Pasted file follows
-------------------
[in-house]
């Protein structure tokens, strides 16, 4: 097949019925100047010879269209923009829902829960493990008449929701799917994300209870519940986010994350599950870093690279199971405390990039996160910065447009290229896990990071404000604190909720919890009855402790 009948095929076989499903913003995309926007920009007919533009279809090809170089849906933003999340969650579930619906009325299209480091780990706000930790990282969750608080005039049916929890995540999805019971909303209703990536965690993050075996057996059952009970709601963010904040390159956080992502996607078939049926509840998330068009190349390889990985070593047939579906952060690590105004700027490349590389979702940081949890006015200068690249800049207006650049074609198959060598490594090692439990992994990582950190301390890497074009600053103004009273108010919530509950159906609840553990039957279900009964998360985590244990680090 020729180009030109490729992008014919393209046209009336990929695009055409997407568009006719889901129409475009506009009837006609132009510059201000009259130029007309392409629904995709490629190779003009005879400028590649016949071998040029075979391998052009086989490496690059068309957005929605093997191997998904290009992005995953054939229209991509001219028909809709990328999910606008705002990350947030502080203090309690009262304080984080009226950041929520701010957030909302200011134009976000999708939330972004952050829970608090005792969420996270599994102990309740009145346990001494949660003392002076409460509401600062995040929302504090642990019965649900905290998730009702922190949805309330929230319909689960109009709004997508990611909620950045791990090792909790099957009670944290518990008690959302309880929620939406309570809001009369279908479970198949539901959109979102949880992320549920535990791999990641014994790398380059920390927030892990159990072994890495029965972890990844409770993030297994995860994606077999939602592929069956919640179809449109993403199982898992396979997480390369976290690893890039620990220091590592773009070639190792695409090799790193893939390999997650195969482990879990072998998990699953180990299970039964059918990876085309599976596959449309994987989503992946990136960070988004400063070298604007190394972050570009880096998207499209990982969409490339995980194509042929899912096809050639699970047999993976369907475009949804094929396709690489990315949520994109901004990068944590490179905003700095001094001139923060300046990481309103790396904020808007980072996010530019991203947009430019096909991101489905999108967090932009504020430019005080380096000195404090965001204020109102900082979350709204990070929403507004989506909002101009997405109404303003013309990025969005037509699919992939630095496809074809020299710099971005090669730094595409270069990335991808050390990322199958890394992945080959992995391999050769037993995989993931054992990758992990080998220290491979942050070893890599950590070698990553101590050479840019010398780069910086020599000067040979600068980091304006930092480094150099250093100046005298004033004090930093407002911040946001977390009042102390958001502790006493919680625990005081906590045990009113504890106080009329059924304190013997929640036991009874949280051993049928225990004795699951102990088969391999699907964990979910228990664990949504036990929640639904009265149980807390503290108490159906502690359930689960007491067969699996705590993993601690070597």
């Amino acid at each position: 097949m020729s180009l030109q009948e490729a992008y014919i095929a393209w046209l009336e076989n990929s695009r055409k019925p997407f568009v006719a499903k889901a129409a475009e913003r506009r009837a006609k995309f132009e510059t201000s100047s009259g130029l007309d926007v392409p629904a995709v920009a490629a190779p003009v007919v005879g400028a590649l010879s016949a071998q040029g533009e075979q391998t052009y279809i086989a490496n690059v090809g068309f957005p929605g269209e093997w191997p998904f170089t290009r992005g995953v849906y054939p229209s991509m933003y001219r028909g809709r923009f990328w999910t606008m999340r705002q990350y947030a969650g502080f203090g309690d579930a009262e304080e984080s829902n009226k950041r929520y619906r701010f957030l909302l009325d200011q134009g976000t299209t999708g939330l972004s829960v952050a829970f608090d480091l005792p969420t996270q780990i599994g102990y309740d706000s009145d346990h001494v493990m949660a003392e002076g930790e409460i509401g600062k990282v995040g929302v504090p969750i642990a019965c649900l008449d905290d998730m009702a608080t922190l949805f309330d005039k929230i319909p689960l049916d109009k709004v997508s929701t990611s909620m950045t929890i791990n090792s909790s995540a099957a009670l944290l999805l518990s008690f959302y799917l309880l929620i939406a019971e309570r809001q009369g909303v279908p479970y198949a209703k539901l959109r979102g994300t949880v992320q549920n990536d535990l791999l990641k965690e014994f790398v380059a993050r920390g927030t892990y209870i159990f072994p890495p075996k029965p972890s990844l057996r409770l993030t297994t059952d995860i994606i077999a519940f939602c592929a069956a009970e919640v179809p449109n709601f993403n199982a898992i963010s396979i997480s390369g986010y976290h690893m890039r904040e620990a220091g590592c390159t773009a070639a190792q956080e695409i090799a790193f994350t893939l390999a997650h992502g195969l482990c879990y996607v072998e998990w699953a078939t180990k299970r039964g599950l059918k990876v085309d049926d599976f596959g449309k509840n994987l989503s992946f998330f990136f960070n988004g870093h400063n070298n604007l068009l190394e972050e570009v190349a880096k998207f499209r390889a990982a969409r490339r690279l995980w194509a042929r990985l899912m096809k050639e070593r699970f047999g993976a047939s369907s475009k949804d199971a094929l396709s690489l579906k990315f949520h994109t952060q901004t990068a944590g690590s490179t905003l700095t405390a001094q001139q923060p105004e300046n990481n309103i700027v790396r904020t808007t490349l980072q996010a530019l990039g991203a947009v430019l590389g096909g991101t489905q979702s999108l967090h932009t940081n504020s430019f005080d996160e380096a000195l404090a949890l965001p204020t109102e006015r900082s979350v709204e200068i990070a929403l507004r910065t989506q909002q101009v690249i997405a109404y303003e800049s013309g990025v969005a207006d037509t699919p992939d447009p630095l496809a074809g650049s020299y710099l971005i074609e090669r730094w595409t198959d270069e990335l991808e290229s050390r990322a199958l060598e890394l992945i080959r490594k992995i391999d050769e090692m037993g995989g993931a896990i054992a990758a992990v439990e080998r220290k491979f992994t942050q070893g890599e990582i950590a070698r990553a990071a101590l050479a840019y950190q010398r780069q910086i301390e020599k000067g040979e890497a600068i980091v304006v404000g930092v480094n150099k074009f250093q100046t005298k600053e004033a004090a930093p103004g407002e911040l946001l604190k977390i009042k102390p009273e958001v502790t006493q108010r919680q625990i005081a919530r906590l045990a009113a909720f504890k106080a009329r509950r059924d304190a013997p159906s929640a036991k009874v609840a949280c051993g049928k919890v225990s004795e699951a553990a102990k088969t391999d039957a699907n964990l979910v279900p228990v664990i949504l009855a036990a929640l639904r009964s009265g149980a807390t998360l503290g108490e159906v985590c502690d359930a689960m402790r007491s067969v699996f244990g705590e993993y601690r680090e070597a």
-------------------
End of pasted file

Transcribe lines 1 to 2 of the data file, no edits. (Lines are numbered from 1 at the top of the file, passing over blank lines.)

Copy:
[in-house]
């Protein structure tokens, strides 16, 4: 097949019925100047010879269209923009829902829960493990008449929701799917994300209870519940986010994350599950870093690279199971405390990039996160910065447009290229896990990071404000604190909720919890009855402790 009948095929076989499903913003995309926007920009007919533009279809090809170089849906933003999340969650579930619906009325299209480091780990706000930790990282969750608080005039049916929890995540999805019971909303209703990536965690993050075996057996059952009970709601963010904040390159956080992502996607078939049926509840998330068009190349390889990985070593047939579906952060690590105004700027490349590389979702940081949890006015200068690249800049207006650049074609198959060598490594090692439990992994990582950190301390890497074009600053103004009273108010919530509950159906609840553990039957279900009964998360985590244990680090 020729180009030109490729992008014919393209046209009336990929695009055409997407568009006719889901129409475009506009009837006609132009510059201000009259130029007309392409629904995709490629190779003009005879400028590649016949071998040029075979391998052009086989490496690059068309957005929605093997191997998904290009992005995953054939229209991509001219028909809709990328999910606008705002990350947030502080203090309690009262304080984080009226950041929520701010957030909302200011134009976000999708939330972004952050829970608090005792969420996270599994102990309740009145346990001494949660003392002076409460509401600062995040929302504090642990019965649900905290998730009702922190949805309330929230319909689960109009709004997508990611909620950045791990090792909790099957009670944290518990008690959302309880929620939406309570809001009369279908479970198949539901959109979102949880992320549920535990791999990641014994790398380059920390927030892990159990072994890495029965972890990844409770993030297994995860994606077999939602592929069956919640179809449109993403199982898992396979997480390369976290690893890039620990220091590592773009070639190792695409090799790193893939390999997650195969482990879990072998998990699953180990299970039964059918990876085309599976596959449309994987989503992946990136960070988004400063070298604007190394972050570009880096998207499209990982969409490339995980194509042929899912096809050639699970047999993976369907475009949804094929396709690489990315949520994109901004990068944590490179905003700095001094001139923060300046990481309103790396904020808007980072996010530019991203947009430019096909991101489905999108967090932009504020430019005080380096000195404090965001204020109102900082979350709204990070929403507004989506909002101009997405109404303003013309990025969005037509699919992939630095496809074809020299710099971005090669730094595409270069990335991808050390990322199958890394992945080959992995391999050769037993995989993931054992990758992990080998220290491979942050070893890599950590070698990553101590050479840019010398780069910086020599000067040979600068980091304006930092480094150099250093100046005298004033004090930093407002911040946001977390009042102390958001502790006493919680625990005081906590045990009113504890106080009329059924304190013997929640036991009874949280051993049928225990004795699951102990088969391999699907964990979910228990664990949504036990929640639904009265149980807390503290108490159906502690359930689960007491067969699996705590993993601690070597």